Introduction to Scratch programming
Scratch programming is generally designed for children who may create digital stories, games, and animations using the computer language Scratch, which has the largest kid-focused community in the world. Scratch was developed, maintained, and created by the nonprofit Scratch Foundation.
MIT created the event-driven visual programming language Scratch. In Scratch, we may use building blocks to make our interactive tales, games, and animations. On this platform, we may carry out activities without writing any code; everything is done by dragging and dropping, much like in visual basic. It is the best platform for learning programming fundamentals by creating appealing animation effects. Scratch has numerous features, such as video games, animations, tales, sound, events, etc. The Lifelong Kindergarten team from the MIT Media Lab created it as a free platform.
Programming Toolbox has every tool needed to make a sprite do or say something. The programming palette contains every program element, including loops. In Python, a variable is formed when assigned a value, unlike Scratch, where a variable must first be created.
It includes puzzle-piece shapes for writing code in Scratch. These blocks are connected vertically, much like puzzle pieces. Every block has its shape, which helps to prevent syntax errors. When these blocks are joined, scripts are produced. Scratch supports the following six shapes: Hat, Stack, Boolean, Reporter, C, and Cap.
This is where everything happens, such as animations and turtle graphics in small and normal sizes, with a full-screen option also available. It uses X and Y coordinates to track action, with 0 being the stage center. All of the sprite activity happens here.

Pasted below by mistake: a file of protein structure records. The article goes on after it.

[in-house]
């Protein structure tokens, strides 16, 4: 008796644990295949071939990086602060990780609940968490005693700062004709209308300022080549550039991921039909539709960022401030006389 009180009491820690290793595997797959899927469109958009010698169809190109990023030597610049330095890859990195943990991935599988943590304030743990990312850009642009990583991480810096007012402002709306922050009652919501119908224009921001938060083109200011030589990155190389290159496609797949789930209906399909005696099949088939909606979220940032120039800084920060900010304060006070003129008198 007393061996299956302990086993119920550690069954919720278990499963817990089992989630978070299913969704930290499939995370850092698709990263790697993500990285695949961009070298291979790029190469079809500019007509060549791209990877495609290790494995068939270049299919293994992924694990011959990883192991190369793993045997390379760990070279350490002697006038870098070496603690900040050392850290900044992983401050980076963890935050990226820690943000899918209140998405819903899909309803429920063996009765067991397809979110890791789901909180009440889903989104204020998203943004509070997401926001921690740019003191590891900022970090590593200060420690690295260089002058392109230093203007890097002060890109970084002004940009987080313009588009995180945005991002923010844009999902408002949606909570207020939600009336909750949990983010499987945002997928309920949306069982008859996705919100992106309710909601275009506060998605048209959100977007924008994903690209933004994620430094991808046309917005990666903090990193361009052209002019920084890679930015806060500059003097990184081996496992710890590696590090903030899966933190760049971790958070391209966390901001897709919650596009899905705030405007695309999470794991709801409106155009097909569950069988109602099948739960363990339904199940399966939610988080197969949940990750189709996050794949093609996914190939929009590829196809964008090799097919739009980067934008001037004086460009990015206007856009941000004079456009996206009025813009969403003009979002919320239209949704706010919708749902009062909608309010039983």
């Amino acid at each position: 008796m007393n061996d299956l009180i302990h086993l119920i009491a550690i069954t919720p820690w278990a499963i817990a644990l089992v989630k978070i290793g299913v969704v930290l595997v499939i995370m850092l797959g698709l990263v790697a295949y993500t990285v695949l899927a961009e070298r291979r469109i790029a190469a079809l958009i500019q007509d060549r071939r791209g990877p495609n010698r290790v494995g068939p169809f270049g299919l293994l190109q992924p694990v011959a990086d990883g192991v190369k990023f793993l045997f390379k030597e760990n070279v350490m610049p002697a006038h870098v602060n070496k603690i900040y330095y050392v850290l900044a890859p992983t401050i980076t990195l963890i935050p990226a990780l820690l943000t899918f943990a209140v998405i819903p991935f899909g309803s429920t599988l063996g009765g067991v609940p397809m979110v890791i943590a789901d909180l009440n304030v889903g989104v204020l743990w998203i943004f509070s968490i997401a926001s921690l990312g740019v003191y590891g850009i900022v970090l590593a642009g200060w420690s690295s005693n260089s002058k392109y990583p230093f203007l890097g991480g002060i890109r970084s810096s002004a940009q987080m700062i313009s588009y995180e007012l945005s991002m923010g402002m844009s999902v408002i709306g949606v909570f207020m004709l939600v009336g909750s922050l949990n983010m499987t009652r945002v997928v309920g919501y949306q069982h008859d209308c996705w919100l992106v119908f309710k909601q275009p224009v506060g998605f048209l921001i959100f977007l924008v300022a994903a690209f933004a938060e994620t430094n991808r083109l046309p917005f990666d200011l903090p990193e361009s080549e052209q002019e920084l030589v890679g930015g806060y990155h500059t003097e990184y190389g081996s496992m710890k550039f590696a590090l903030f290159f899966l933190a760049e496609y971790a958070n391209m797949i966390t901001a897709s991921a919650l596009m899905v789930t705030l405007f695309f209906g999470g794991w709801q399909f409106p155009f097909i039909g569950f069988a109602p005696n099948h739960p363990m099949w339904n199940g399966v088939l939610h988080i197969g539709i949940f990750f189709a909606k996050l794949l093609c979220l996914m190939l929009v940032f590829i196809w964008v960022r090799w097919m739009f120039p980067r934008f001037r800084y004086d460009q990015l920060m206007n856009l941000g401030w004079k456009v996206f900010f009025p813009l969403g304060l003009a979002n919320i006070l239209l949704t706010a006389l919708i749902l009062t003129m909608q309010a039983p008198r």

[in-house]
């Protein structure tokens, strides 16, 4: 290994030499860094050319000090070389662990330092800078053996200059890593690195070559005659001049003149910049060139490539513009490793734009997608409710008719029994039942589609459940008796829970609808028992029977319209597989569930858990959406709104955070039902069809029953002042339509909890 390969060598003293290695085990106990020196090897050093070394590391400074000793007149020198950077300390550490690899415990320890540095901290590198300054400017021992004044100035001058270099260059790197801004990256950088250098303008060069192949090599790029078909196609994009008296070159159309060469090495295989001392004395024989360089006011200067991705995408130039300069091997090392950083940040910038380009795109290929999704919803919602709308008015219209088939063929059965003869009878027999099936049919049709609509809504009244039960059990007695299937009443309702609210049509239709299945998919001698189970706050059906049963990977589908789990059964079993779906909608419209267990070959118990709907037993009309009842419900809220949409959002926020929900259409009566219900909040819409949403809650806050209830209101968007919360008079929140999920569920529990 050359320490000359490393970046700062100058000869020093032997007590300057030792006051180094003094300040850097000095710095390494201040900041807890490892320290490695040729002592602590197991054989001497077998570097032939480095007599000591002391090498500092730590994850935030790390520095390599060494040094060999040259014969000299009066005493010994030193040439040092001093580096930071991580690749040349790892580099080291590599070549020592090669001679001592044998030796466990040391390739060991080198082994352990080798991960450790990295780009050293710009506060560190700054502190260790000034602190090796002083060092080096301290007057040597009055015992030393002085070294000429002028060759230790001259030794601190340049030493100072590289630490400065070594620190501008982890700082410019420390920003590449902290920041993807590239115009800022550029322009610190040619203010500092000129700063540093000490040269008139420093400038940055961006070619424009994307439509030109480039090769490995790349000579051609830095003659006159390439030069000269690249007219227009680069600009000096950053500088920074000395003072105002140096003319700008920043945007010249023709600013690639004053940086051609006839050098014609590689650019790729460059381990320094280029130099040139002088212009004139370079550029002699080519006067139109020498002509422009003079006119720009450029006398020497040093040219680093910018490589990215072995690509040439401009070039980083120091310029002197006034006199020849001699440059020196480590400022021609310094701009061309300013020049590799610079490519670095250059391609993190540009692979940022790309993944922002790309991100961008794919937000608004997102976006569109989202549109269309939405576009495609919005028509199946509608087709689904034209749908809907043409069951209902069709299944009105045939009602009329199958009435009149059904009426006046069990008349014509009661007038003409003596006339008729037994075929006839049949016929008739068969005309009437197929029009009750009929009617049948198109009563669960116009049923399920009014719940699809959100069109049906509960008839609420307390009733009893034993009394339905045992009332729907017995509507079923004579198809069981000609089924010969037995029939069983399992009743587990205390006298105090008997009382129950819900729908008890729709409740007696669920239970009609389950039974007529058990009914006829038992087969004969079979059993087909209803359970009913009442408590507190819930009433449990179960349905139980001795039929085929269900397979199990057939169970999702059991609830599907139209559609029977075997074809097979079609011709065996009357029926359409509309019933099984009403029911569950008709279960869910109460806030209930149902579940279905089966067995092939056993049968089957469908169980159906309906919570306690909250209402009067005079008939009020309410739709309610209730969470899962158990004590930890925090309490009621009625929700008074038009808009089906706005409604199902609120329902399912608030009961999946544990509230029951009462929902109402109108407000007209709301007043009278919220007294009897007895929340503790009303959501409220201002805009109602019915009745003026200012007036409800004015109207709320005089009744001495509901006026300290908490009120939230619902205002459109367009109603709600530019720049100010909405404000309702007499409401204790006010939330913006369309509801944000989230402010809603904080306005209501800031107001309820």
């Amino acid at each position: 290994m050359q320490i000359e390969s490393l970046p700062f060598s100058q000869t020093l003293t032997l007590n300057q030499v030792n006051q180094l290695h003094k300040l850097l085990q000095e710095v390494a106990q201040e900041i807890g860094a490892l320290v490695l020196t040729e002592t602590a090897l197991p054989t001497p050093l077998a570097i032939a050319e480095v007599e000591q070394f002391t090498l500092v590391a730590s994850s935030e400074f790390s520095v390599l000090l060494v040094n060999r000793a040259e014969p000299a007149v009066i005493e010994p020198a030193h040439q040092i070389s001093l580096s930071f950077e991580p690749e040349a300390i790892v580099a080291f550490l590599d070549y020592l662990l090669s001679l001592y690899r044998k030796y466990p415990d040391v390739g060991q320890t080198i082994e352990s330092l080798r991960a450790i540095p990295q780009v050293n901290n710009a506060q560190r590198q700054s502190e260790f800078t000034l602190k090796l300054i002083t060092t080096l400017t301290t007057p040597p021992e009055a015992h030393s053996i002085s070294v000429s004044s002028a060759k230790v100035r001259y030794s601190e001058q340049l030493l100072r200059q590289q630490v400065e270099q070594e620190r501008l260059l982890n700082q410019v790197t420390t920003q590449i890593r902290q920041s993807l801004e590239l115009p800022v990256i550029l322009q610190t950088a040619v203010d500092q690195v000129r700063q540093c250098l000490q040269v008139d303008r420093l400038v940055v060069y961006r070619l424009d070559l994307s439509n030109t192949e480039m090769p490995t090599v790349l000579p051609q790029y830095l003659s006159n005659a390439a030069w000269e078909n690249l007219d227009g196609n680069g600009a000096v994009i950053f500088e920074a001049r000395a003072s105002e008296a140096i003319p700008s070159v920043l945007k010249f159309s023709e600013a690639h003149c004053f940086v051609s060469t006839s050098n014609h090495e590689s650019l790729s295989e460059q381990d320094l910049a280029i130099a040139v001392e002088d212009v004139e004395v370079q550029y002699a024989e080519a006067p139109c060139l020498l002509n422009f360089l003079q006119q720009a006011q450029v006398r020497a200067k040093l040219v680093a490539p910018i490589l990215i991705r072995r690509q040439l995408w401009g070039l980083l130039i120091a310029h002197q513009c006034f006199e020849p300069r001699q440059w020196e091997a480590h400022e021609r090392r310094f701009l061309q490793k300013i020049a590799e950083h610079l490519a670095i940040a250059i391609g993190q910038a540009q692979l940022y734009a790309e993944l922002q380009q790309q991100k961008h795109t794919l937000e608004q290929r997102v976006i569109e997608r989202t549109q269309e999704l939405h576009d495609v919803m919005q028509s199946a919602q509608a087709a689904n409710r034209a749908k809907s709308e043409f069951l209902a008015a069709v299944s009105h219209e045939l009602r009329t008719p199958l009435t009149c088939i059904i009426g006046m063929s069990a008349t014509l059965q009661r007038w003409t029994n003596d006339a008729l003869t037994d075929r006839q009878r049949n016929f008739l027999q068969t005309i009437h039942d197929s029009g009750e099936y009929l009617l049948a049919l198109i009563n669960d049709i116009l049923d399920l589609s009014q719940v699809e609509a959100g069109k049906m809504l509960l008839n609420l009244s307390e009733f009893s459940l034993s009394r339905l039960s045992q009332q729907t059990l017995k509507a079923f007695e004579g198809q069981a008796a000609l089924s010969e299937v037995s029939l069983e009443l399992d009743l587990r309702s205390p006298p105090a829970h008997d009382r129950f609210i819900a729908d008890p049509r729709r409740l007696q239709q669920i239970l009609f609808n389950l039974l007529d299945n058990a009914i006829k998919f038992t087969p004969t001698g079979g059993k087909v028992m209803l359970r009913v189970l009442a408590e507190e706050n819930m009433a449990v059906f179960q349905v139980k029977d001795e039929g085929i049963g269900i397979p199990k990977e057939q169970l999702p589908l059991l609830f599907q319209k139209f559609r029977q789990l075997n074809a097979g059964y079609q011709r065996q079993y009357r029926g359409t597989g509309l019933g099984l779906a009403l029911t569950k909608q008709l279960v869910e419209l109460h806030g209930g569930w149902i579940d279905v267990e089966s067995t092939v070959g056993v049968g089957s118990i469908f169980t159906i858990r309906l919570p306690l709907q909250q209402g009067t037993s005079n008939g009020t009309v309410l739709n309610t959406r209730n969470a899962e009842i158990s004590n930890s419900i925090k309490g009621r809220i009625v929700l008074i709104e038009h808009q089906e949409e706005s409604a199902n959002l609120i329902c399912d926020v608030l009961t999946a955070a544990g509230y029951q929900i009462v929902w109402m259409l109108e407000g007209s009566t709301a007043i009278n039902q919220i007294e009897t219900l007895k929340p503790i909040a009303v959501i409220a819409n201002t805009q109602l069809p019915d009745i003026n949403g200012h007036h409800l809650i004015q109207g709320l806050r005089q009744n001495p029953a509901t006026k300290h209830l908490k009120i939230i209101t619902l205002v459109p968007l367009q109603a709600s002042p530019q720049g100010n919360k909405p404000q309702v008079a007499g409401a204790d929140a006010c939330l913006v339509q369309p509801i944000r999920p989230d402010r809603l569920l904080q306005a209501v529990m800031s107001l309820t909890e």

These are the primary characters in the program. It is a graphic component made possible by a programming palette. The sprites are where all of the action happens. Users can default draw their sprites, and the sprite panel shows a cat avatar.
Everything in the script specifies the type of action that sprites should take. It gives the characters advice on what to say or do. Each sprite is programmed using a script. Understanding the proper syntax is one aspect of utilizing a text-based language that many learners find challenging (the language rules).
Syntax errors are errors that occur in a program as a result of these rules not being followed. Thus, it is helpful to show how a learner's native language and the language they seek to acquire are similar and dissimilar. A few Scratch blocks are included here, along with their Python equivalents. The list is not exhaustive and is meant to be a resource rather than a checklist that needs to be completed.
How to write a program from scratch?
- Launch the Scratch editor, which is free of cost.
- Since every scratch program begins with a control block, drag the "when green flag clicked" or "when space key pushed" or "when sprite I click" block from the events blocks to the script.
- Add the "start sound meow" block from the sound block after the "when green flag clicked" block.
- This block is in charge of making a meowing sound.
- Under the "move 10 steps" block from the motion block, place the "start sound meow" block. Ten is replaced by one hundred.
- Once the script is complete, press the green flag execution button to start the program. Your cat will then move 100 steps while making a meow sound.
Scratch's interface is simple, making it easy for children and adults to understand. It enables students to develop 21st-century skills by utilizing technology. It is primarily intended for children. They might merely decide to learn a new programming language because it is cost-free.
Scratch is public, so anyone online can access your work without your permission. Scratch makes it difficult for teachers to monitor the work that students generate.